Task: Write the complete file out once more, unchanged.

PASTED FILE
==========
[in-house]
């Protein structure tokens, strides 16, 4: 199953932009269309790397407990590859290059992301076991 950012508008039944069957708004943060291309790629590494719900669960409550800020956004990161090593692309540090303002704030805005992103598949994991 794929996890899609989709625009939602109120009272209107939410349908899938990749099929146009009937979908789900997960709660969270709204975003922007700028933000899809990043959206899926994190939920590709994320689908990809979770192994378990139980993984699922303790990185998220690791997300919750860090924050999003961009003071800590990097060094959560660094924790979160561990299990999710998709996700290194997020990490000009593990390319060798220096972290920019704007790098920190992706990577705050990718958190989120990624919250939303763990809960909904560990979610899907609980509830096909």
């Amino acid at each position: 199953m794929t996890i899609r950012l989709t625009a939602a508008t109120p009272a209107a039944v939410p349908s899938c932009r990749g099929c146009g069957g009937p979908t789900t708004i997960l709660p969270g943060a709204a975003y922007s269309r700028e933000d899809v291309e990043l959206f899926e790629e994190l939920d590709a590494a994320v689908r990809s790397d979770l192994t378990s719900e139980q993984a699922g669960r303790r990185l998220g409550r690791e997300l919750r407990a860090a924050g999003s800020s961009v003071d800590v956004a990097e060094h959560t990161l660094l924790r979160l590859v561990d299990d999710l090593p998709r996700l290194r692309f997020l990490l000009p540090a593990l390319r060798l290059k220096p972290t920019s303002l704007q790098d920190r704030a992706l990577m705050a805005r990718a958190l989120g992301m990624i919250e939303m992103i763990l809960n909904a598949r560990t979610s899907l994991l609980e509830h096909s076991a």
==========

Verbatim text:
[in-house]
């Protein structure tokens, strides 16, 4: 199953932009269309790397407990590859290059992301076991 950012508008039944069957708004943060291309790629590494719900669960409550800020956004990161090593692309540090303002704030805005992103598949994991 794929996890899609989709625009939602109120009272209107939410349908899938990749099929146009009937979908789900997960709660969270709204975003922007700028933000899809990043959206899926994190939920590709994320689908990809979770192994378990139980993984699922303790990185998220690791997300919750860090924050999003961009003071800590990097060094959560660094924790979160561990299990999710998709996700290194997020990490000009593990390319060798220096972290920019704007790098920190992706990577705050990718958190989120990624919250939303763990809960909904560990979610899907609980509830096909």
């Amino acid at each position: 199953m794929t996890i899609r950012l989709t625009a939602a508008t109120p009272a209107a039944v939410p349908s899938c932009r990749g099929c146009g069957g009937p979908t789900t708004i997960l709660p969270g943060a709204a975003y922007s269309r700028e933000d899809v291309e990043l959206f899926e790629e994190l939920d590709a590494a994320v689908r990809s790397d979770l192994t378990s719900e139980q993984a699922g669960r303790r990185l998220g409550r690791e997300l919750r407990a860090a924050g999003s800020s961009v003071d800590v956004a990097e060094h959560t990161l660094l924790r979160l590859v561990d299990d999710l090593p998709r996700l290194r692309f997020l990490l000009p540090a593990l390319r060798l290059k220096p972290t920019s303002l704007q790098d920190r704030a992706l990577m705050a805005r990718a958190l989120g992301m990624i919250e939303m992103i763990l809960n909904a598949r560990t979610s899907l994991l609980e509830h096909s076991a």